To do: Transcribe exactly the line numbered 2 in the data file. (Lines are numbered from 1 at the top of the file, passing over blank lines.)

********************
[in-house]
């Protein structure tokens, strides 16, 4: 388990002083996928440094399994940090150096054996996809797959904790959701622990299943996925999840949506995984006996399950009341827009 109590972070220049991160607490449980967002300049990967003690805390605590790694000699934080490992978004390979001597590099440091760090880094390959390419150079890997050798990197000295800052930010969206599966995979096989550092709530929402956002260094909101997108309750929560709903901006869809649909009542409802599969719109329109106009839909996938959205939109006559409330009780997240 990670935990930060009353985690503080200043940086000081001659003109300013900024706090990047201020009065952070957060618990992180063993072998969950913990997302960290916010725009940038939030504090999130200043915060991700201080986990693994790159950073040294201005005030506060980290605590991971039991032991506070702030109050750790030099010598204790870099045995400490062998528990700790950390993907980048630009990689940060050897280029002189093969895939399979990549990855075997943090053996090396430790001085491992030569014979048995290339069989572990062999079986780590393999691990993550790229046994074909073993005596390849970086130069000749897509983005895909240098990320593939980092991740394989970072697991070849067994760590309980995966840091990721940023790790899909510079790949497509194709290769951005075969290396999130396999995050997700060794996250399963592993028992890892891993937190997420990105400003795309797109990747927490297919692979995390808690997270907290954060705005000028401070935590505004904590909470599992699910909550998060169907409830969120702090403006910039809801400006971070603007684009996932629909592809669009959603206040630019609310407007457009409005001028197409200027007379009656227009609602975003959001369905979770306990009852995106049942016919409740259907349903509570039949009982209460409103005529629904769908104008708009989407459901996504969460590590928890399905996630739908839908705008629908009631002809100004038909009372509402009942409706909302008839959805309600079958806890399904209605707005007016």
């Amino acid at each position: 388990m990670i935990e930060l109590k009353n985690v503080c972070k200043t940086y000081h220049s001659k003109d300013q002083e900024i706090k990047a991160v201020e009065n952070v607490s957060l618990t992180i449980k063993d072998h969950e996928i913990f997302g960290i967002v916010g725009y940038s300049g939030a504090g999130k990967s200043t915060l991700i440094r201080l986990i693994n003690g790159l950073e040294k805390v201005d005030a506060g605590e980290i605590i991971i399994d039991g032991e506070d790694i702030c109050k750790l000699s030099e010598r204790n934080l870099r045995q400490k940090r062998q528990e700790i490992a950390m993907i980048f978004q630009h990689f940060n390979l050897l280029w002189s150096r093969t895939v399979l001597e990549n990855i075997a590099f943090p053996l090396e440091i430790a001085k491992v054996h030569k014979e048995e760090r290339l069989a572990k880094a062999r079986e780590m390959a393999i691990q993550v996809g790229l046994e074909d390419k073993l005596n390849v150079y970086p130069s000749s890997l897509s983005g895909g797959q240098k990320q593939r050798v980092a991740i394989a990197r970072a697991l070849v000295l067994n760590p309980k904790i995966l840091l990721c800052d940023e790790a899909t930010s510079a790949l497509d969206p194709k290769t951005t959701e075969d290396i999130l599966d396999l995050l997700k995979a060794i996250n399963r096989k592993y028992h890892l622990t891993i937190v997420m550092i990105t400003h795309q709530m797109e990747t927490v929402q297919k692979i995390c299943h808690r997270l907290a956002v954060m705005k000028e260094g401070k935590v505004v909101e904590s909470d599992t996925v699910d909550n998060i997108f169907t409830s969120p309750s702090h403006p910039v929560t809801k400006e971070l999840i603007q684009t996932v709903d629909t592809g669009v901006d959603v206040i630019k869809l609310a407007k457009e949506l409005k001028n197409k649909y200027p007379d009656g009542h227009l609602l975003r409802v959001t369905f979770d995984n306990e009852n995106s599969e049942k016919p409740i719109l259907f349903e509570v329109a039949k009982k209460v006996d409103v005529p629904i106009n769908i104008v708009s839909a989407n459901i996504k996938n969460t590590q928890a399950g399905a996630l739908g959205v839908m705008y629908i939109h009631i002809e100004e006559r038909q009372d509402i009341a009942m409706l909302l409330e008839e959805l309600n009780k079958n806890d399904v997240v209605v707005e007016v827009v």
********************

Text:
């Protein structure tokens, strides 16, 4: 388990002083996928440094399994940090150096054996996809797959904790959701622990299943996925999840949506995984006996399950009341827009 109590972070220049991160607490449980967002300049990967003690805390605590790694000699934080490992978004390979001597590099440091760090880094390959390419150079890997050798990197000295800052930010969206599966995979096989550092709530929402956002260094909101997108309750929560709903901006869809649909009542409802599969719109329109106009839909996938959205939109006559409330009780997240 990670935990930060009353985690503080200043940086000081001659003109300013900024706090990047201020009065952070957060618990992180063993072998969950913990997302960290916010725009940038939030504090999130200043915060991700201080986990693994790159950073040294201005005030506060980290605590991971039991032991506070702030109050750790030099010598204790870099045995400490062998528990700790950390993907980048630009990689940060050897280029002189093969895939399979990549990855075997943090053996090396430790001085491992030569014979048995290339069989572990062999079986780590393999691990993550790229046994074909073993005596390849970086130069000749897509983005895909240098990320593939980092991740394989970072697991070849067994760590309980995966840091990721940023790790899909510079790949497509194709290769951005075969290396999130396999995050997700060794996250399963592993028992890892891993937190997420990105400003795309797109990747927490297919692979995390808690997270907290954060705005000028401070935590505004904590909470599992699910909550998060169907409830969120702090403006910039809801400006971070603007684009996932629909592809669009959603206040630019609310407007457009409005001028197409200027007379009656227009609602975003959001369905979770306990009852995106049942016919409740259907349903509570039949009982209460409103005529629904769908104008708009989407459901996504969460590590928890399905996630739908839908705008629908009631002809100004038909009372509402009942409706909302008839959805309600079958806890399904209605707005007016």